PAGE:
Stories Of Survival: Object. Image. Memory.
WHEN YOU’VE LOST EVERYTHING, A SINGLE OBJECT CAN TAKE ON EXTRAORDINARY MEANING.
Stories of Survival is a landmark exhibit that showcases more than 60 personal artifacts brought to America by Survivors of the Holocaust and other genocides, never before on display. Exploring the relationship between objects, their meaning to the original owner and subsequent significance, each artifact is dramatically paired with oversized photographs by renowned documentarian Jim Lommasson with handwritten responses by Survivors or their family members.
The objects featured in Stories of Survival are as everyday as a baby doll and a black suitcase and as symbolic as a young mother’s cook-book and a wedding announcement, as saved by Survivors from genocides around the world, including Armenia, Bosnia, Cambodia, Iraq, Rwanda, South Sudan, and Syria.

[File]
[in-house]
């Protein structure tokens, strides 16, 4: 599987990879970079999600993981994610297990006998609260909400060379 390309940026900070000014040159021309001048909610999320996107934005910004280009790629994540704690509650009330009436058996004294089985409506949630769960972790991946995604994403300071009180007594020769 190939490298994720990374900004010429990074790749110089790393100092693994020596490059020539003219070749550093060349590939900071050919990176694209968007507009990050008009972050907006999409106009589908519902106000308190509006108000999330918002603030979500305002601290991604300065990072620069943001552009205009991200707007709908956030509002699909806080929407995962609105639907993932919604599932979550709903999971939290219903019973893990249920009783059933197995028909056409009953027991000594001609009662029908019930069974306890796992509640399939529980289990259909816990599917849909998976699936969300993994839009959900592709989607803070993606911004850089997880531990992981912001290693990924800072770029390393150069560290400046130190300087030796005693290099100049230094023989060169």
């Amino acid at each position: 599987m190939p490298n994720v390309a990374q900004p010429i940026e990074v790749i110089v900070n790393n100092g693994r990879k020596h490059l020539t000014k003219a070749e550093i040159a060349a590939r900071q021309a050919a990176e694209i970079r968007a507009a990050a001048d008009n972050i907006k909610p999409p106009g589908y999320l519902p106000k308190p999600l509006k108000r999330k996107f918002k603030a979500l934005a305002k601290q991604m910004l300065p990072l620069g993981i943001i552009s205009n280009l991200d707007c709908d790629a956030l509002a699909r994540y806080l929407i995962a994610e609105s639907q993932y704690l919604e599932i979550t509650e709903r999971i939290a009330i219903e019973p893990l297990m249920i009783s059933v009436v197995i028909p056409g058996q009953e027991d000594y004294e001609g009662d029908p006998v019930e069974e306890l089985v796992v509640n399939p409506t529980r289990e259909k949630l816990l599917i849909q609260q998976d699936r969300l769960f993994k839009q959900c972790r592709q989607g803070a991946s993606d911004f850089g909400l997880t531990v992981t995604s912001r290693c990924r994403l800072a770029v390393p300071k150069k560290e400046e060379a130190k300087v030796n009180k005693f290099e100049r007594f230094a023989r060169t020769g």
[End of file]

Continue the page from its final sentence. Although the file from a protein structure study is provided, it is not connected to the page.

The objects in this exhibition have traveled the world, sometimes seeing great tragedy, having narrow escapes, and representing fragments of home, love, family, and identity. They are a reflection of their owners’ journeys and family histories. And though the objects and memories start from very different origins, from Germany to Belgium to Armenia to Syria, common threads bind them all together. These are the threads that bind us all, the common story of moving to a new land, building a new life, yet holding on to the past. We are all connected to these stories; we have them in our own families. They are the commonality of an immigrant experience, an American experience.